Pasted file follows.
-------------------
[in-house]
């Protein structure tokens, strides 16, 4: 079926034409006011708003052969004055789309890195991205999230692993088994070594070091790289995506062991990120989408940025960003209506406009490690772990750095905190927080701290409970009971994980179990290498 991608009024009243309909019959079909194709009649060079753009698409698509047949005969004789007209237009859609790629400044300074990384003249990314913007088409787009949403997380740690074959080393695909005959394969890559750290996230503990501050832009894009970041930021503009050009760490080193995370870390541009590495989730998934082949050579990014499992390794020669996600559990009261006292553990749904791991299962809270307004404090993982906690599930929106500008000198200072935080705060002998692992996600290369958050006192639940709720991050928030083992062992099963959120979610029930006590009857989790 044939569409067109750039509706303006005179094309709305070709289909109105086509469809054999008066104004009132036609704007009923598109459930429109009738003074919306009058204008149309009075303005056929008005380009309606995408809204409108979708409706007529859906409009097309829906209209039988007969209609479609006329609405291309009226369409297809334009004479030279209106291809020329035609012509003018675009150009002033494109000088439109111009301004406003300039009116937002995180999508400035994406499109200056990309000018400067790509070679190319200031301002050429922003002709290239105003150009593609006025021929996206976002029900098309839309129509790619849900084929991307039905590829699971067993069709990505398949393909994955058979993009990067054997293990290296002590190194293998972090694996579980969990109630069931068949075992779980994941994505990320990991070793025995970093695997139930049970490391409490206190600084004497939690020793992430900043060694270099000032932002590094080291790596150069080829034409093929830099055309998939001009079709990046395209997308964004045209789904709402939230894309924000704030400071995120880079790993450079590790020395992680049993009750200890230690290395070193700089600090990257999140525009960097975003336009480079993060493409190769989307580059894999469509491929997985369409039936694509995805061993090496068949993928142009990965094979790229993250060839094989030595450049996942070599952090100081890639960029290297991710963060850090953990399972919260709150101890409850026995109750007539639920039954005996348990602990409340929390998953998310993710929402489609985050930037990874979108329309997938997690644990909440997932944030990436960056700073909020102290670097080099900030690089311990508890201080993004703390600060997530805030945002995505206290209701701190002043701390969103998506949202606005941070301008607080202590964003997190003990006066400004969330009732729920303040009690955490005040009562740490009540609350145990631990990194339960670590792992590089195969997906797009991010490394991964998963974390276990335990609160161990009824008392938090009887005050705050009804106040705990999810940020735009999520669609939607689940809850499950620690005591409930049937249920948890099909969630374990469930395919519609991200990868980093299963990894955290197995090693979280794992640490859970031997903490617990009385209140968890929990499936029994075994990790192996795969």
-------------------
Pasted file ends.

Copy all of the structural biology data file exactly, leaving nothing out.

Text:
[in-house]
């Protein structure tokens, strides 16, 4: 079926034409006011708003052969004055789309890195991205999230692993088994070594070091790289995506062991990120989408940025960003209506406009490690772990750095905190927080701290409970009971994980179990290498 991608009024009243309909019959079909194709009649060079753009698409698509047949005969004789007209237009859609790629400044300074990384003249990314913007088409787009949403997380740690074959080393695909005959394969890559750290996230503990501050832009894009970041930021503009050009760490080193995370870390541009590495989730998934082949050579990014499992390794020669996600559990009261006292553990749904791991299962809270307004404090993982906690599930929106500008000198200072935080705060002998692992996600290369958050006192639940709720991050928030083992062992099963959120979610029930006590009857989790 044939569409067109750039509706303006005179094309709305070709289909109105086509469809054999008066104004009132036609704007009923598109459930429109009738003074919306009058204008149309009075303005056929008005380009309606995408809204409108979708409706007529859906409009097309829906209209039988007969209609479609006329609405291309009226369409297809334009004479030279209106291809020329035609012509003018675009150009002033494109000088439109111009301004406003300039009116937002995180999508400035994406499109200056990309000018400067790509070679190319200031301002050429922003002709290239105003150009593609006025021929996206976002029900098309839309129509790619849900084929991307039905590829699971067993069709990505398949393909994955058979993009990067054997293990290296002590190194293998972090694996579980969990109630069931068949075992779980994941994505990320990991070793025995970093695997139930049970490391409490206190600084004497939690020793992430900043060694270099000032932002590094080291790596150069080829034409093929830099055309998939001009079709990046395209997308964004045209789904709402939230894309924000704030400071995120880079790993450079590790020395992680049993009750200890230690290395070193700089600090990257999140525009960097975003336009480079993060493409190769989307580059894999469509491929997985369409039936694509995805061993090496068949993928142009990965094979790229993250060839094989030595450049996942070599952090100081890639960029290297991710963060850090953990399972919260709150101890409850026995109750007539639920039954005996348990602990409340929390998953998310993710929402489609985050930037990874979108329309997938997690644990909440997932944030990436960056700073909020102290670097080099900030690089311990508890201080993004703390600060997530805030945002995505206290209701701190002043701390969103998506949202606005941070301008607080202590964003997190003990006066400004969330009732729920303040009690955490005040009562740490009540609350145990631990990194339960670590792992590089195969997906797009991010490394991964998963974390276990335990609160161990009824008392938090009887005050705050009804106040705990999810940020735009999520669609939607689940809850499950620690005591409930049937249920948890099909969630374990469930395919519609991200990868980093299963990894955290197995090693979280794992640490859970031997903490617990009385209140968890929990499936029994075994990790192996795969």